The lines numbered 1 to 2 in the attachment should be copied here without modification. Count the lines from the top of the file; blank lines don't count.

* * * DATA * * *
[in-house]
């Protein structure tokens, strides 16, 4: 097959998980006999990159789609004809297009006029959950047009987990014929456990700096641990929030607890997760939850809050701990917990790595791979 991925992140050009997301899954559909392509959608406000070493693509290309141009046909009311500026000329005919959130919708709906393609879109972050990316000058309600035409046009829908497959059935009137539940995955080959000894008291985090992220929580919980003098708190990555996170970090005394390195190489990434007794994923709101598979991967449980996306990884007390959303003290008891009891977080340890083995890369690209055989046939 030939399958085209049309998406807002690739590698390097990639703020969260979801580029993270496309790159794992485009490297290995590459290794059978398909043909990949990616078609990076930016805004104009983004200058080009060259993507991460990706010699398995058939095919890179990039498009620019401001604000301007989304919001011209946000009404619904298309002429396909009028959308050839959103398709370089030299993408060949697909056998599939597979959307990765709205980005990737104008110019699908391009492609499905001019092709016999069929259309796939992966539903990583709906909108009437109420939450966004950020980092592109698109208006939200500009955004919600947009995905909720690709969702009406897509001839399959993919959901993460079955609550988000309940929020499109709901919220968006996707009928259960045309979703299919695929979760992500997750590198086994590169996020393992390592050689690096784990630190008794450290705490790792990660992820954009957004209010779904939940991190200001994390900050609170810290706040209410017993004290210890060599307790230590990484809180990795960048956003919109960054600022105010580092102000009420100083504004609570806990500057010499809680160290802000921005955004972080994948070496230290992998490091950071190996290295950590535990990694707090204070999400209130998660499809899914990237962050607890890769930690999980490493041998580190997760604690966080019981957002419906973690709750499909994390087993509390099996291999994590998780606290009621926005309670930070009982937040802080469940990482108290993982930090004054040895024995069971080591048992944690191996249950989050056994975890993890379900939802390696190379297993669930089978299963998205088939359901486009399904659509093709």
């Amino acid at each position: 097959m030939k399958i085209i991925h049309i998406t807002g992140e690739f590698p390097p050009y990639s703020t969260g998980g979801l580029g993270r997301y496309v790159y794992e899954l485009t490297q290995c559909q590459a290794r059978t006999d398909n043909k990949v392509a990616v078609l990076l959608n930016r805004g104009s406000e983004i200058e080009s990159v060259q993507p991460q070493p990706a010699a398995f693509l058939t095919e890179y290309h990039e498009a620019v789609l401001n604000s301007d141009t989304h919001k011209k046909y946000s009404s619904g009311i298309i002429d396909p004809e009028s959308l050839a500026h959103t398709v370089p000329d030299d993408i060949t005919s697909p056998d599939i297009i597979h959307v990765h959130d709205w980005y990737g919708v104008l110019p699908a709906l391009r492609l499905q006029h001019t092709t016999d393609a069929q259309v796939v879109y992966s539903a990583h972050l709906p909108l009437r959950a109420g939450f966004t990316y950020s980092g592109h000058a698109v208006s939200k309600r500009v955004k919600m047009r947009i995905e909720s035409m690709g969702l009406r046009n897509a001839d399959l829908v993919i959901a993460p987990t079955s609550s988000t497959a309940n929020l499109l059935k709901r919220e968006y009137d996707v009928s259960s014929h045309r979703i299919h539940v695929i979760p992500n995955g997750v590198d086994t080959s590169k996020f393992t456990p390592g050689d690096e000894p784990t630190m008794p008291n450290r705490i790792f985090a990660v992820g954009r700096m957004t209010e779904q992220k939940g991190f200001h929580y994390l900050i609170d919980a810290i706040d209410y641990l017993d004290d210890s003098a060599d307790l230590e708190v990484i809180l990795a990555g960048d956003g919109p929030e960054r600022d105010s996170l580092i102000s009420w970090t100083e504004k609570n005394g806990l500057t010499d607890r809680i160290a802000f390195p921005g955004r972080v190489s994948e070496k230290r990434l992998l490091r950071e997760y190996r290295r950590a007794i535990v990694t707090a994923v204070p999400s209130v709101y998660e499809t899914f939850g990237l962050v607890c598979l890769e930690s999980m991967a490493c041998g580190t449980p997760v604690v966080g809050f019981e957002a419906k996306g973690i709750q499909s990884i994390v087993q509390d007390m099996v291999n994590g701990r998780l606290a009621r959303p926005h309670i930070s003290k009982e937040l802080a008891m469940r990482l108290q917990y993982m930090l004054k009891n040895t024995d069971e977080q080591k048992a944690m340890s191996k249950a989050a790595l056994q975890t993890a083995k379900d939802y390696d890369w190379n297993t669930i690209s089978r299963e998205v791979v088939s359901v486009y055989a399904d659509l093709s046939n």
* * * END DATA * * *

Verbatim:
[in-house]
């Protein structure tokens, strides 16, 4: 097959998980006999990159789609004809297009006029959950047009987990014929456990700096641990929030607890997760939850809050701990917990790595791979 991925992140050009997301899954559909392509959608406000070493693509290309141009046909009311500026000329005919959130919708709906393609879109972050990316000058309600035409046009829908497959059935009137539940995955080959000894008291985090992220929580919980003098708190990555996170970090005394390195190489990434007794994923709101598979991967449980996306990884007390959303003290008891009891977080340890083995890369690209055989046939 030939399958085209049309998406807002690739590698390097990639703020969260979801580029993270496309790159794992485009490297290995590459290794059978398909043909990949990616078609990076930016805004104009983004200058080009060259993507991460990706010699398995058939095919890179990039498009620019401001604000301007989304919001011209946000009404619904298309002429396909009028959308050839959103398709370089030299993408060949697909056998599939597979959307990765709205980005990737104008110019699908391009492609499905001019092709016999069929259309796939992966539903990583709906909108009437109420939450966004950020980092592109698109208006939200500009955004919600947009995905909720690709969702009406897509001839399959993919959901993460079955609550988000309940929020499109709901919220968006996707009928259960045309979703299919695929979760992500997750590198086994590169996020393992390592050689690096784990630190008794450290705490790792990660992820954009957004209010779904939940991190200001994390900050609170810290706040209410017993004290210890060599307790230590990484809180990795960048956003919109960054600022105010580092102000009420100083504004609570806990500057010499809680160290802000921005955004972080994948070496230290992998490091950071190996290295950590535990990694707090204070999400209130998660499809899914990237962050607890890769930690999980490493041998580190997760604690966080019981957002419906973690709750499909994390087993509390099996291999994590998780606290009621926005309670930070009982937040802080469940990482108290993982930090004054040895024995069971080591048992944690191996249950989050056994975890993890379900939802390696190379297993669930089978299963998205088939359901486009399904659509093709």